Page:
Higher quality of life seen among regular moderate drinkers than among abstainers
Data from a nationally representative sample of 5,404 community-dwelling Canadians ages 50 and older at baseline (1994/1995) was used to estimate the effects of alcohol drinking patterns on quality of life when subjects were aged =50 years and after a follow-up period.

New hospital guidelines to help mothers at risk of postpartum depression
Although 13 percent of new mothers experience postpartum depression in the first year after childbirth, few women recognize the symptoms and seldom discuss their feelings with a health care provider.

For minority college students, STEM degrees pay big
Minority college students who major in the STEM fields - science, technology, engineering and math - earn at least 25 percent more than their peers who study humanities or education, according to the results of a new study.

Researchers test carbon nanotube-based ultra-low voltage integrated circuits
A team of researchers from Peking University in Beijing, China, and Duke University in Durham, North Carolina, has demonstrated that carbon nanotube-based integrated circuits can work under a supply voltage much lower than that used in conventional silicon integrated circuits.

5th Latin American Conference on Lung Cancer
The International Association for the Study of Lung Cancer is hosting the 5th Latin American Conference on Lung Cancer July 25 to 27 in Rio de Janeiro, Brazil.

Summer camp yields innovative apps
This week's ESA App Camp didn't see canoeing or campfires.

Myelodysplastic syndrome treated with deferasirox shows beneficial iron reduction, Moffitt says
Researchers at Moffitt Cancer Center and colleagues at six other institutions have recently tested a treatment for patients with myelodysplastic syndrome, or MDS, a blood-related malignancy that involves the ineffective production of blood cells, leaving patients anemic and in need of frequent blood transfusions.

Research finds Stonehenge was monument marking unification of Britain
After 10 years of archaeological investigations, researchers have concluded that Stonehenge was built as a monument to unify the peoples of Britain, after a long period of conflict and regional difference between eastern and western Britain.

'Cells to Civilizations: The Principles of Change That Shape Life'
Professor Enrico Coen of the John Innes Centre is the author of a new book that describes the unified principles behind the transformations that define life.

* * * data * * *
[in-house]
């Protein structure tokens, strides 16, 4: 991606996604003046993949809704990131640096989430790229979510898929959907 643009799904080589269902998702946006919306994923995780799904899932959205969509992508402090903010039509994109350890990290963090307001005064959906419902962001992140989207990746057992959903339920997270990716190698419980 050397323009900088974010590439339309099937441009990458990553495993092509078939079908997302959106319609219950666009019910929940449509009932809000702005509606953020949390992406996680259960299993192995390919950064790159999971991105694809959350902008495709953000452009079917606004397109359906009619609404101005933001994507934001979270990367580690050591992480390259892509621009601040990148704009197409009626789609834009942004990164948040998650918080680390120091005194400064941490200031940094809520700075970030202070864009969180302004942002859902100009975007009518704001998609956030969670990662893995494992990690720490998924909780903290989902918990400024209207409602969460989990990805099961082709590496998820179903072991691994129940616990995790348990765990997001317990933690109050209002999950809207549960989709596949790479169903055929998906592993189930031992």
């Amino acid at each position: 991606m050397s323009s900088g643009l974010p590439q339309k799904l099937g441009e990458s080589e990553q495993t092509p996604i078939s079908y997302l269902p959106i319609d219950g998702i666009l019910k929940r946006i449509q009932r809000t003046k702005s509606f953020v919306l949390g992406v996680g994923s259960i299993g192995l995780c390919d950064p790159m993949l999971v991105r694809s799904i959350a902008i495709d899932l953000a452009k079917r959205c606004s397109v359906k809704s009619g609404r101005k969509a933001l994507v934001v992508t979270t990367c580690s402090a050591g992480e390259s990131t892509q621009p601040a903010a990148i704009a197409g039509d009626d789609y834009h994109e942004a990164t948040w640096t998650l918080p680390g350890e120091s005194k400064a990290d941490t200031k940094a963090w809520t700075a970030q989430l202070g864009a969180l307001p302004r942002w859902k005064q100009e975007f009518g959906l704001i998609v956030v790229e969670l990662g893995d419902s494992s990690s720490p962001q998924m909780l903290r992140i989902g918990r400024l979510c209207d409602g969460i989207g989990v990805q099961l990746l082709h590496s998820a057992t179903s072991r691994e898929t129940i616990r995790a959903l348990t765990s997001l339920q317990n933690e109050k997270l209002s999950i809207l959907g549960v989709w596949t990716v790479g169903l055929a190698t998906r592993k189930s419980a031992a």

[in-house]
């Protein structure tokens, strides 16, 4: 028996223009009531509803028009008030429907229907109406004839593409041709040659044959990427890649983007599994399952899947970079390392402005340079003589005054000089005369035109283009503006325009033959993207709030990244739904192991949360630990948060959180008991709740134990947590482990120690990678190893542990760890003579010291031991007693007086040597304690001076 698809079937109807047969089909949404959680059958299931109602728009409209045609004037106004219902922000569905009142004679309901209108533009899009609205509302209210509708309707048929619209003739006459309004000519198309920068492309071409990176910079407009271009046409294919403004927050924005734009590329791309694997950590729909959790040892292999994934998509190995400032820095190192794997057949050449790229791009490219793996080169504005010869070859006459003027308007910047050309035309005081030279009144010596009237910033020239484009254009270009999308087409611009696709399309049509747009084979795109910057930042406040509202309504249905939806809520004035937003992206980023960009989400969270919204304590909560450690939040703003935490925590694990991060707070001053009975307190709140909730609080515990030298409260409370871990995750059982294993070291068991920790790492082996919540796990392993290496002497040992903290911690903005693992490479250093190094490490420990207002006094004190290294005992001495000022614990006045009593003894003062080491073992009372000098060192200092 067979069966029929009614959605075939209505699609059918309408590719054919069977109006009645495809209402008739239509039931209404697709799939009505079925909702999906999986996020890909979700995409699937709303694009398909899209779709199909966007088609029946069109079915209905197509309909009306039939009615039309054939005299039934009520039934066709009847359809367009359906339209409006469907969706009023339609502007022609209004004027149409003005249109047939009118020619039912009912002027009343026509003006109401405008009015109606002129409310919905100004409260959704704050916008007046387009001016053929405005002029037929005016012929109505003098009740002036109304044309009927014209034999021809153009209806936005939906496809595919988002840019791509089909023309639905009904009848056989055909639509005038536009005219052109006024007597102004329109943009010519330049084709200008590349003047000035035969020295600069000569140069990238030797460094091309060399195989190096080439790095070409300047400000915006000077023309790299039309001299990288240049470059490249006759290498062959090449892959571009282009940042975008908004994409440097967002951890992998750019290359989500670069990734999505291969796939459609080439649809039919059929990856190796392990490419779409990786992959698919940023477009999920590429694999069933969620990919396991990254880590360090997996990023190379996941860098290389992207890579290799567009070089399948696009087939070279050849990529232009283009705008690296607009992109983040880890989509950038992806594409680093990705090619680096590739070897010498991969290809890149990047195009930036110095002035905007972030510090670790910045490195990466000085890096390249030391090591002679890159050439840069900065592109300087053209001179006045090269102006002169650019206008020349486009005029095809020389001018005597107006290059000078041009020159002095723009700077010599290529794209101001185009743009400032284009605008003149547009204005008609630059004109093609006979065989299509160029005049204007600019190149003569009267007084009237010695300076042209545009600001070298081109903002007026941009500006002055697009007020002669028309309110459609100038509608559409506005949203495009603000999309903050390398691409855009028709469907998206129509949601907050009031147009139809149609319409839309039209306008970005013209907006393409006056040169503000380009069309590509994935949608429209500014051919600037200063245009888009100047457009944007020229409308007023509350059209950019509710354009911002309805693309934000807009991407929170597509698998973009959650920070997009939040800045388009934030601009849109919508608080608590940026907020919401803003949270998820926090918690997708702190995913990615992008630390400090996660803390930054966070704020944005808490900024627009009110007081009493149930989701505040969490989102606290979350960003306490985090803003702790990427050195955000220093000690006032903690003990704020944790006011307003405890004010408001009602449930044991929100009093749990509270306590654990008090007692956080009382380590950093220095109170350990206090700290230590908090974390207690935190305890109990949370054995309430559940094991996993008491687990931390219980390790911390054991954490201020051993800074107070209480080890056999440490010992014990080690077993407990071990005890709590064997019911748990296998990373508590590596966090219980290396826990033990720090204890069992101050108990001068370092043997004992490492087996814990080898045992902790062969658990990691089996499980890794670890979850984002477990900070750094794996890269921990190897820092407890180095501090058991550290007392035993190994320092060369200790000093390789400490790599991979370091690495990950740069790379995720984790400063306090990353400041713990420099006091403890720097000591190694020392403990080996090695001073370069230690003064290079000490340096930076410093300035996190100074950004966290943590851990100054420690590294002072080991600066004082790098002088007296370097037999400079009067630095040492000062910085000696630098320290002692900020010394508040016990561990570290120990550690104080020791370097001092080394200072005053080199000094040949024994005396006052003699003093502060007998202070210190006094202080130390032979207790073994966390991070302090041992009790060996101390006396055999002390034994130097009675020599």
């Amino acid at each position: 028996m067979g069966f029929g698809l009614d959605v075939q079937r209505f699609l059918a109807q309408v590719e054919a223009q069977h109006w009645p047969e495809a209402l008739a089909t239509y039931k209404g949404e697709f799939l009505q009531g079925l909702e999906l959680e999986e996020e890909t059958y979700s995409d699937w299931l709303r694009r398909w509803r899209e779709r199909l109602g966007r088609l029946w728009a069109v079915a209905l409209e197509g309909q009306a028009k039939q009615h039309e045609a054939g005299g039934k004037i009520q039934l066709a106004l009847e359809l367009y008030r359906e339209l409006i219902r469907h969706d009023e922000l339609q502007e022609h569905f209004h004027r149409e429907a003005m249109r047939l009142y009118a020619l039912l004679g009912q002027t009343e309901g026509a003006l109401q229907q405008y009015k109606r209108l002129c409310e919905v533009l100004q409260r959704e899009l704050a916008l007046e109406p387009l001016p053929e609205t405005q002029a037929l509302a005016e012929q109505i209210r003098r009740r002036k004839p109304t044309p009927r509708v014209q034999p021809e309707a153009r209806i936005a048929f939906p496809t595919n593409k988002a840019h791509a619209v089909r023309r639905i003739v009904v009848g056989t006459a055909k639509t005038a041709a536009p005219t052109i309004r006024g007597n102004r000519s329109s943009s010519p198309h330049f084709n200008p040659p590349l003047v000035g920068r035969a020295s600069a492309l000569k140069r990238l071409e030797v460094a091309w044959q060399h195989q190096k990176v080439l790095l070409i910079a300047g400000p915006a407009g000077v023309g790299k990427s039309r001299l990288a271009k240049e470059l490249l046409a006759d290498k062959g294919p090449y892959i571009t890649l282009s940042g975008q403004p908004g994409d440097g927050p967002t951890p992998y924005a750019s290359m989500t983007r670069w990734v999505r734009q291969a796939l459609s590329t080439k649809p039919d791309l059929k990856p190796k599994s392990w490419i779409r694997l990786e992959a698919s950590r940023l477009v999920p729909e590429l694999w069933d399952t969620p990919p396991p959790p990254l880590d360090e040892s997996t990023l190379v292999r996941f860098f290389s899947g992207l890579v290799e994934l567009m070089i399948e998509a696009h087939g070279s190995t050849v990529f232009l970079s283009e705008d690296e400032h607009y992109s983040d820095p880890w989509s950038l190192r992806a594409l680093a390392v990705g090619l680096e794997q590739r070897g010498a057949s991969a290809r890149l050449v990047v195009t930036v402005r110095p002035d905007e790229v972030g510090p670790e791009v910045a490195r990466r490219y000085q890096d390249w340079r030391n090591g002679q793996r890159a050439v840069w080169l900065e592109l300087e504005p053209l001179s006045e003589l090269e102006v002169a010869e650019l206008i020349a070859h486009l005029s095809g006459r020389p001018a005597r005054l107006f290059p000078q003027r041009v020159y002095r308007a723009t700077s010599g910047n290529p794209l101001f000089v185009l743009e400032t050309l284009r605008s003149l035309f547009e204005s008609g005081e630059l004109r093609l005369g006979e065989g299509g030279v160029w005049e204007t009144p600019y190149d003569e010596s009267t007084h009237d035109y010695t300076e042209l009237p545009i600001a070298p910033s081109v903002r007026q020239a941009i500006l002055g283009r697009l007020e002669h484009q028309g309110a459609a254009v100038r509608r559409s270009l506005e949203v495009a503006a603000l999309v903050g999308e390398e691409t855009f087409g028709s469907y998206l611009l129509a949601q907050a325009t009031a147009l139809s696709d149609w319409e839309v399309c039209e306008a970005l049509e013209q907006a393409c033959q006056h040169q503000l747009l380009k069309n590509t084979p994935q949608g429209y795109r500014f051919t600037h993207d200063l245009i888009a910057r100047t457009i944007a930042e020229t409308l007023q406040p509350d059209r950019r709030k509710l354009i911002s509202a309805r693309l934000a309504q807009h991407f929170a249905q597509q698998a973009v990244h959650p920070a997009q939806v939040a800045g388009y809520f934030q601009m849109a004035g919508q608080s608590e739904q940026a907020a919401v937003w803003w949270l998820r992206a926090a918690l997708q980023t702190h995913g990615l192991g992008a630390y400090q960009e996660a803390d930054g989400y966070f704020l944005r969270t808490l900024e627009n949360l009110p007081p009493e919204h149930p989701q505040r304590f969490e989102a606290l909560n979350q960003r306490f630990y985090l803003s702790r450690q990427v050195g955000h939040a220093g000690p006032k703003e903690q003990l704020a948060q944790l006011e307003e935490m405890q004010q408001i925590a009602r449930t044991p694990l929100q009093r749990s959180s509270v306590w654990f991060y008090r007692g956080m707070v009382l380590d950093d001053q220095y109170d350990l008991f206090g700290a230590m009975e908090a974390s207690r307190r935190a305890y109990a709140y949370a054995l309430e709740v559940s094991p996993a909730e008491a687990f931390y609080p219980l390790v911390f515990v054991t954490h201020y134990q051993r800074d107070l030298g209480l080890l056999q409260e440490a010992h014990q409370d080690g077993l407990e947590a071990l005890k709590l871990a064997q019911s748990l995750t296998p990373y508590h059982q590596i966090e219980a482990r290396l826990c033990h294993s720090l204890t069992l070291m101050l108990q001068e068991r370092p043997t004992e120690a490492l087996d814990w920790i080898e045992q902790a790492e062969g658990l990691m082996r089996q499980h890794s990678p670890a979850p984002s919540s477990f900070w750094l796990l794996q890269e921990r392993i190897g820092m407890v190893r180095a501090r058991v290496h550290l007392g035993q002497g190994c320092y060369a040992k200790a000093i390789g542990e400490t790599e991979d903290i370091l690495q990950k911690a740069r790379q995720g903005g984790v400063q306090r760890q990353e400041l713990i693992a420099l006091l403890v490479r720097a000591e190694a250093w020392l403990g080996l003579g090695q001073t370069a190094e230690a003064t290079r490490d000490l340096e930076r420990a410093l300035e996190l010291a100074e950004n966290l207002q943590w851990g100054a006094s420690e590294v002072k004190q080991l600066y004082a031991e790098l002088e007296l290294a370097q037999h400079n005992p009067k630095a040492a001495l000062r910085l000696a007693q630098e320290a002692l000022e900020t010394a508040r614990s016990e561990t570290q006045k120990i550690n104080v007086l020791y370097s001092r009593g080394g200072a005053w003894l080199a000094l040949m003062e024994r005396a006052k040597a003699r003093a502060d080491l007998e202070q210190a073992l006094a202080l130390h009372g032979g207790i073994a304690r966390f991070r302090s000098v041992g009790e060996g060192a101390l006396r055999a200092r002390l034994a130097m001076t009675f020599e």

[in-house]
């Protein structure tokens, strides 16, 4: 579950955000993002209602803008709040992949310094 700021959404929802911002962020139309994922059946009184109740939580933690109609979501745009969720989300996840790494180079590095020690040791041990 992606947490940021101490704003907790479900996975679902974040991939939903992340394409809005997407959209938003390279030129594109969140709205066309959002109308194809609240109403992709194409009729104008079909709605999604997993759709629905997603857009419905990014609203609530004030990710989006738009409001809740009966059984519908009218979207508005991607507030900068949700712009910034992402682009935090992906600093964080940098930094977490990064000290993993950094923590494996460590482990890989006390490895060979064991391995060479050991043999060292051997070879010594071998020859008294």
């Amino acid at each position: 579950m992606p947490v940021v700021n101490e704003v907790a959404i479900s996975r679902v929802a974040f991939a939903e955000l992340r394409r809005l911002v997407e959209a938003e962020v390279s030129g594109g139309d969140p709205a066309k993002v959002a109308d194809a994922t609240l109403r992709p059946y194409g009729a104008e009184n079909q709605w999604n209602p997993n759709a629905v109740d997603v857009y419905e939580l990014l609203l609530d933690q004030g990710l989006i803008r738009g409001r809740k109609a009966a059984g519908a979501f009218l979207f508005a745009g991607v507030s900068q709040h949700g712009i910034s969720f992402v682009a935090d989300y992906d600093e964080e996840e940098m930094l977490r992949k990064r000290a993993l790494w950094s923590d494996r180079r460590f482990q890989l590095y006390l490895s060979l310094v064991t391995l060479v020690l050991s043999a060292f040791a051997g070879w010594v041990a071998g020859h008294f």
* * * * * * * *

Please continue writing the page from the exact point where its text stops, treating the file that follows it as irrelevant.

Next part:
Is your leaf left-handed?
Research published in the Plant Cell shows that the spiral pattern of leaf formation from the point of growth affects the developing leaf's exposure to the plant hormone auxin; This exposure leads to measurable left-right asymmetry in leaf development, in species previously assumed to have symmetric leaves.

Notre Dame establishes professorships in adult stem cell research
Three new endowed professorships in adult and all forms of non-embryonic stem cell research, will strengthen Notre Dame's leadership in the field of stem cell research and enhance the University's effective dialogue between the biomedical research community and the Catholic Church on matters related to the use and application of stem cells and regenerative medicine.

Happy Father's Day! Another reason why dads and hopeful dads should quit smoking now
When shopping for dad's Father's Day gift, consider what he gave you when you were conceived.

AIUM and AUA guideline development leads to practice accreditation for urologic ultrasound
The American Institute of Ultrasound in Medicine (AIUM) and American Urological Association are proud to announce the collaborative development of practice and training guidelines in the practice of urologic ultrasound which has led to the availability of practice accreditation through the AIUM.

Grb2 holds powerful molecular signaling pathway in check
Once considered merely a passive link between proteins that matter, Grb2 - pronounced

Decisions on the second program phase of the Excellence Initiative
2.4 billion euros are given for top-level academic research. Grants committee selects 99 projects at 39 universities.

Earth observation for us and our planet
The Rio+20 summit on promoting jobs, clean energy and a more sustainable use of our planet's resources closed today after three days of talks.

Forgotten star cluster now found useful in studies of Sun and hunt for Earth-like planets
A loose group of stars, known for over 180 years but never before studied in detail, has been revealed to be an important new tool in the quest to understand the evolution of stars like the Sun, and in the search for planets like Earth.

Trial seeks to sniff out cancer
Cancer smells different. Past research has shown that dogs can detect lung cancer in a person's breath with great accuracy.

Danish scientists detect new immune alert signal
New discovery from Aarhus University expands our knowledge as to when the mammalian cell detects an incoming viral attack - and what the cell does to protect the body.

Making bad worse for expectant mothers
Some Norwegian women with birth anxiety face additional trauma in their meeting with the country's health service, according to research carried out in Stavanger.

Is arm length the reason women need reading glasses sooner than men?
Studies have consistently reported that women require reading glasses or bifocal lenses earlier than men.